None of the 1918 Series games were played at Wrigley Field, which was then called Weegham Park. The Cubs' home games were played at Comiskey Park to take advantage of the larger seating capacity. Comiskey held 26,000 fans compared to 18,000 at Wrigley.
Now, Wrigley holds 39,538, and it'll be packed. This is the hottest ticket in the city.
On Friday, Bronson Arroyo will face Greg Maddux in Game 1 of this three-game Interleague series, followed by Wade Miller vs. Carlos Zambrano and Tim Wakefield against Glendon Rusch.
"It's going to be exciting," Cubs manager Dusty Baker said. "People are coming in from all over the country. This is the first time they've been here ever. I think it shows how baseball is alive. The games are going to be on national TV. I've got a few guys there that have played for me that I haven't seen in awhile. I'm looking forward to seeing them."
Arroyo is looking forward to facing Maddux.
"He's probably the only guy I ever grew up wanting to watch pitch," Arroyo said of the 39-year-old veteran. "Watching anybody else pitch, guys like Roger [Clemens] or Doc Gooden, were great pitchers, but it was always something special to watch Greg because he was getting people out with mediocre stuff. You'd always try and figure out, why is he throwing 87 or 88 [mph] and getting people out?
"This is probably the only guy in my whole career where I'm going to say I'll actually enjoy pitching against," Arroyo said.
The Cubs have struggled in Interleague Play so far, going 2-4 after playing host to the Toronto Blue Jays.
There are connections on the current club. Nomar Garciaparra and Todd Walker both played for the Red Sox, and Garciaparra should get his 2004 World Series ring this weekend. Pitcher Matt Clement, Bill Mueller and Mark Bellhorn are former Cubs, as is Boston manager Terry Francona.
Flash back to 1918. With World War I raging in Europe, the regular season ended three weeks early that year. The Cubs were 84-45 under manager Fred Mitchell, while the Red Sox won the American League with a 75-51 record.
The Red Sox won the Series opener on Sept. 5, behind Babe Ruth's six-hit shutout, 1-0. Yes, that Babe Ruth. He was 13-7 with a 2.22 ERA in 19 starts for the Red Sox. Ruth had to work out of jams throughout the game. Boston's only run came in the fourth on Stuffy McInnis' RBI single.
"It's going to be exciting. People are coming in from all over the country. This is the first time they've been here ever. I think it shows how baseball is alive."
-- Dusty Baker
This game was significant for another reason. It was the first time the Star Spangled Banner was played during the seventh-inning stretch rather than before the game.
The Cubs evened the Series with a 3-1 win in Game 2 in front of 20,040 at Comiskey Park. Chicago scored three runs in the second, including a pair on a single by Lefty Tyler. Tyler also was the winning pitcher.
The Red Sox won Game 3, 2-1, as the Cubs wasted a great outing by Hippo Vaughn, a 20-game winner. The game ended on a thrilling play. With two out and nobody on, Charlie Pick beat a slow roller and then stole second. Pick advanced on a passed ball, and the ball got away from the third baseman. Pick tried to score, but was thrown out at the plate.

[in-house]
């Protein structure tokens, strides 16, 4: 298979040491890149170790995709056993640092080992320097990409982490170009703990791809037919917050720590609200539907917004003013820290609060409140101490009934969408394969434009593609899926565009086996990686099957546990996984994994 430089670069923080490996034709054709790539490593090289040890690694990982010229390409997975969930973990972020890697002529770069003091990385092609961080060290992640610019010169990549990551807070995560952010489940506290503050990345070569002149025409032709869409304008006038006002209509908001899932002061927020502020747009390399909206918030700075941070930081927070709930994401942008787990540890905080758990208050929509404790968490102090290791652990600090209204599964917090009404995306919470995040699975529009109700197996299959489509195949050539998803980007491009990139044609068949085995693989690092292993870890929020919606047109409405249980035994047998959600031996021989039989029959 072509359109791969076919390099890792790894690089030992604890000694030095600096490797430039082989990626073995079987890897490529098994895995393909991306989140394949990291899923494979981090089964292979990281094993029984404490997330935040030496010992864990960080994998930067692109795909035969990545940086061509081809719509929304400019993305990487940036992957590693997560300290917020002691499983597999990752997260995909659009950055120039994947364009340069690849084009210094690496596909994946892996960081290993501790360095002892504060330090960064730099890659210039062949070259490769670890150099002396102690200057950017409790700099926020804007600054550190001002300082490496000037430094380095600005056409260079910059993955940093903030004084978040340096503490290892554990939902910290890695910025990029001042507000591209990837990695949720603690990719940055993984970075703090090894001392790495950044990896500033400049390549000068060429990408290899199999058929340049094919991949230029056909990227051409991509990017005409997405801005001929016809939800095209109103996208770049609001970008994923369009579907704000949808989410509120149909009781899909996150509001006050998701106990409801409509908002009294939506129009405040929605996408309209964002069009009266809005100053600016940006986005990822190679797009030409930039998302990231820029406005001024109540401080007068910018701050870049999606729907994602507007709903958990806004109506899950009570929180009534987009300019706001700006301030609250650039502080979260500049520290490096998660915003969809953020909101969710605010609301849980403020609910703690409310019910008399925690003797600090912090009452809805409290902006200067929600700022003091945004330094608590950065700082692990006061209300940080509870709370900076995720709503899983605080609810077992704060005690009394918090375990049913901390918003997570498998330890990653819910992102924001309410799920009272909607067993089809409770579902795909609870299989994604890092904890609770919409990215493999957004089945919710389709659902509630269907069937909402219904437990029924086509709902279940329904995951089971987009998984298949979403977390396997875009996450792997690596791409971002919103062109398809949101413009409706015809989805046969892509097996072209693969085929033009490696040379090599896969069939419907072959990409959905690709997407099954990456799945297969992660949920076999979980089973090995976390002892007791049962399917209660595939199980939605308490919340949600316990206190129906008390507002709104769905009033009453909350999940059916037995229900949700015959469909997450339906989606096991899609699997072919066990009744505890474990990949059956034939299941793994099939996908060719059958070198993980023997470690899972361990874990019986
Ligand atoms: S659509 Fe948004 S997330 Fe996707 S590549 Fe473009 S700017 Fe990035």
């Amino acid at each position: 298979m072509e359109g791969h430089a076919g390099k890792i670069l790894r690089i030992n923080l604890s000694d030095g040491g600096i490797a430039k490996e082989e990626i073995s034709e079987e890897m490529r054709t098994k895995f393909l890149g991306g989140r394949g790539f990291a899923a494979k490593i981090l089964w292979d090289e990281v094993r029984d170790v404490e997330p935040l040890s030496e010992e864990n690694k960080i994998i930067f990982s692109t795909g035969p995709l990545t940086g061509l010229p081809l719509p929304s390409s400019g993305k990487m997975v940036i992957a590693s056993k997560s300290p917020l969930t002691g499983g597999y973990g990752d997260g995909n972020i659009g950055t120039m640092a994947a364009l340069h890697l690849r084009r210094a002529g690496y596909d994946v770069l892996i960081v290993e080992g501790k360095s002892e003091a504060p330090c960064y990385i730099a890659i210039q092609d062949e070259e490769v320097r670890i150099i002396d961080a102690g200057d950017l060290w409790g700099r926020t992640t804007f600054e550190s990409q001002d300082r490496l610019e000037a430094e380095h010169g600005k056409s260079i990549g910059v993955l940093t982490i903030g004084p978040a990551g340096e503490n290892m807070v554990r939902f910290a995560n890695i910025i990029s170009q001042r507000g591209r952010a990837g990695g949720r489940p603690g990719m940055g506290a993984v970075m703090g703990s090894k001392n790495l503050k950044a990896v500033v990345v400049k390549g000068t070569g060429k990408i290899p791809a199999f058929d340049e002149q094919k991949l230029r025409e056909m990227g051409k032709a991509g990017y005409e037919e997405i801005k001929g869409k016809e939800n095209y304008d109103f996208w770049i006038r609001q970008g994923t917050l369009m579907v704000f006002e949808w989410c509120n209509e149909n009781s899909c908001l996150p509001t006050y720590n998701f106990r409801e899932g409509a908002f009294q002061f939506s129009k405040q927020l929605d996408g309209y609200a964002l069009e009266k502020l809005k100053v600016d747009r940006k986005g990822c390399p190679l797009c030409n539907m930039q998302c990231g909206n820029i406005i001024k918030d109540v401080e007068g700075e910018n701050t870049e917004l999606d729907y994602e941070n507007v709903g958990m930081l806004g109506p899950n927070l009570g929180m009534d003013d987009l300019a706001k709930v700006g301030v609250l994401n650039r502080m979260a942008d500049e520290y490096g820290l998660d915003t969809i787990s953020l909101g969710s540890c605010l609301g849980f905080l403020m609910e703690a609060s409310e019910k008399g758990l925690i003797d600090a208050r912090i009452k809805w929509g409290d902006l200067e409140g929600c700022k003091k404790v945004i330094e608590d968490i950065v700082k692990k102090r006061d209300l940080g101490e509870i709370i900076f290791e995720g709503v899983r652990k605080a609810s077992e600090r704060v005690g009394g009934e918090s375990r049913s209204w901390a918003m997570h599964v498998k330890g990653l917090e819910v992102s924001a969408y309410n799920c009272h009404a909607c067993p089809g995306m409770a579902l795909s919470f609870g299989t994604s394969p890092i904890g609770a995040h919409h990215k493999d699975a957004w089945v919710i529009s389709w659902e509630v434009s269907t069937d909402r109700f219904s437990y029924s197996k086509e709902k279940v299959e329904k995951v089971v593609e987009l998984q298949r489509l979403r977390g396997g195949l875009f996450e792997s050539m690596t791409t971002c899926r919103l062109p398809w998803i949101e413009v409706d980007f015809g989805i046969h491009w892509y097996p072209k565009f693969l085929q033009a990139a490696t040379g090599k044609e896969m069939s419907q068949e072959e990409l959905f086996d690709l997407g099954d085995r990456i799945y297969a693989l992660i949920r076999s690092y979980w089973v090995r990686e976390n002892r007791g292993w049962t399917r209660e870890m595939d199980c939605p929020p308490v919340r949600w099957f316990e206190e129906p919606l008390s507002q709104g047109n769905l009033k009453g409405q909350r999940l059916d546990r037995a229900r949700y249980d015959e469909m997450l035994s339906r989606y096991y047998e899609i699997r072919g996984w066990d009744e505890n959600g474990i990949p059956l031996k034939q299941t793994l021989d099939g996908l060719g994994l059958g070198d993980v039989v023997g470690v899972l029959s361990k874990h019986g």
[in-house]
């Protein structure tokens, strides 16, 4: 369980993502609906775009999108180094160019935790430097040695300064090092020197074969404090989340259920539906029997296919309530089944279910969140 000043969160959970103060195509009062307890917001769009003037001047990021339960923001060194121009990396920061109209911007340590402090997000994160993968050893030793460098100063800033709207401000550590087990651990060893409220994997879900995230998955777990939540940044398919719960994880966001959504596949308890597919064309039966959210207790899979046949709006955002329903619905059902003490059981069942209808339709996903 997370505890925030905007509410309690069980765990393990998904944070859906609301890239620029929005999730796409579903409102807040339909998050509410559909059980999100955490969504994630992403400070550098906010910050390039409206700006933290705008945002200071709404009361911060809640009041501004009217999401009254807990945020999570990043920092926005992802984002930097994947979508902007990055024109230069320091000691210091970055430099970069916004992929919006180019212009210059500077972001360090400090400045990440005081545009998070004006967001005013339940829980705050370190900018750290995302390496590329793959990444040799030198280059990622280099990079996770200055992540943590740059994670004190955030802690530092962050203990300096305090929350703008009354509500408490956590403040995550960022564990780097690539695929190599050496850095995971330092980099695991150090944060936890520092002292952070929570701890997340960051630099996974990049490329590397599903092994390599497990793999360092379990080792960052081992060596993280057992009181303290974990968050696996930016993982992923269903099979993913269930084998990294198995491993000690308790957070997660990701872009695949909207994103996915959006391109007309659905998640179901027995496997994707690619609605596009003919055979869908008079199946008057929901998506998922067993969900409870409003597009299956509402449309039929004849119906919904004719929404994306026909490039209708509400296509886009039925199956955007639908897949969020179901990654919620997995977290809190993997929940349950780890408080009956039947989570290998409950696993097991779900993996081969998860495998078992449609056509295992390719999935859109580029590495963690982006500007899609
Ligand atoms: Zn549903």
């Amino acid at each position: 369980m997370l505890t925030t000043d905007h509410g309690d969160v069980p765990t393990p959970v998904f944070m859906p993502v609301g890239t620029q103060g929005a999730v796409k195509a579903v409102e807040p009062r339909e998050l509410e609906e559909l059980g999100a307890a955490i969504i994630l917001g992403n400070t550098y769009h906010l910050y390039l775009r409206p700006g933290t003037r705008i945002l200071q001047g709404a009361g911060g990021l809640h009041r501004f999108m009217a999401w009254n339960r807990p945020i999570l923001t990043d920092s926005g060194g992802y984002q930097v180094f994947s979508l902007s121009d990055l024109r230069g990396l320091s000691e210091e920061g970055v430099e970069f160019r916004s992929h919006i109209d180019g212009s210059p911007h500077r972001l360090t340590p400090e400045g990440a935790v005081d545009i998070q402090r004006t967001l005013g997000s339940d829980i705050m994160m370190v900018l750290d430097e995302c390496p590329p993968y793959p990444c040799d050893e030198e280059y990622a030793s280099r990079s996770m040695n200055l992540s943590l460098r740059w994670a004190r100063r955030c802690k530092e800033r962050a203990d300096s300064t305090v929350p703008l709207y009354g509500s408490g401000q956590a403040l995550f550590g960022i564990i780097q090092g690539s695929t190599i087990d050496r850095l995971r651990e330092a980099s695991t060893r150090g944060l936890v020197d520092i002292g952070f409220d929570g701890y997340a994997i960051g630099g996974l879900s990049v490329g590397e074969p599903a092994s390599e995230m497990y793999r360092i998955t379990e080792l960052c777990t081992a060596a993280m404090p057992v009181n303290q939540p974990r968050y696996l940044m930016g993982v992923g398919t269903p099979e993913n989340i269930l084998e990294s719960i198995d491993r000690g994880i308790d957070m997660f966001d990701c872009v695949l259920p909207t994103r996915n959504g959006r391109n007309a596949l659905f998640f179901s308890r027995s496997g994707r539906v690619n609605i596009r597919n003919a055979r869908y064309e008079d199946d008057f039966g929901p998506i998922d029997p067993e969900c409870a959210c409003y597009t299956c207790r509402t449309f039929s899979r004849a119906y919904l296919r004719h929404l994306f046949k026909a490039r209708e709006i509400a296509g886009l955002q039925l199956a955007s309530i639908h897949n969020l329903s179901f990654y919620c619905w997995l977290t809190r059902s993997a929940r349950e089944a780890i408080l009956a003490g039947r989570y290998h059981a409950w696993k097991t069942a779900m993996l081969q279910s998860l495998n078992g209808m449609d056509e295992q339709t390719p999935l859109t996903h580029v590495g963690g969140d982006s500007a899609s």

The Series shifted to Fenway Park, and Boston took a 3-1 Series lead with a 3-2 victory in Game 4. Ruth extended his record streak to 29 2/3 scoreless innings. He gave up seven hits and six walks, and didn't strike anyone out.
Vaughn threw a five-hit shutout in Game 5 in a 3-0 Cubs victory. Rookie shortstop Charlie Hollocher helped with three hits. However, the game was delayed for almost an hour as the players threatened to not play unless their World Series shares were increased. The owners called their bluff, and the players relented.
Boston clinched the Series on Sept. 11 with a 2-1 win. The Red Sox scored two runs in the third without the benefit of a hit. Tyler walked Carl Mays and Dave Shean, and then Max Flack dropped George Whiteman's line drive for what should've been the last out.
The Red Sox will be the 15th American League opponent (including the Milwaukee Brewers) for the Cubs. With Friday's game, the Cubs will have played every current Major League team. It's the first time they can make that claim since 1900, when the eight-team National League was the only Major League.
The Cubs should be fresh. Thursday is their first off-day after 20 games in a row.
RHP Bronson Arroyo
4-2, 3.89 ERA in 2005
0-2, 3.86 ERA vs. CHC lifetime
RHP Greg Maddux
4-3, 4.12 ERA in 2005
4-0, 3.32 ERA vs. BOS lifetime
Player to watch
Walker might have something to prove to his former teammates. He played for the Red Sox in 2003, but wasn't retained after that. He hit .283 with 13 homers and 85 RBIs that year. He has a career .238 average against the Red Sox.
"Going up against the defending champs, it's going to be a lot of fun. I'm excited for the fans in Chicago. We look at it not just as another game, but another game we need to win." -- Cubs catcher Michael Barrett
On the Internet
Official game notes
BOS: WEEI 850 AM, WROL (Sp.)
CHC: WGN 720 AM
Barrett is a .250 lifetime hitter against the Red Sox, Henry Blanco is a .235 hitter, Jeromy Burnitz .250, Jerry Hairston Jr. .254, Todd Hollandsworth .278, Derrek Lee .306, Jose Macias .273, Neifi Perez .125 and Aramis Ramirez .333. ... Hairston was 6-for-13 against the Red Sox last year.
Saturday: vs. Red Sox, 2:15 p.m. CT
Sunday: vs. Red Sox, 7:05 p.m. CT
Monday: vs. Marlins, 7:05 p.m. CT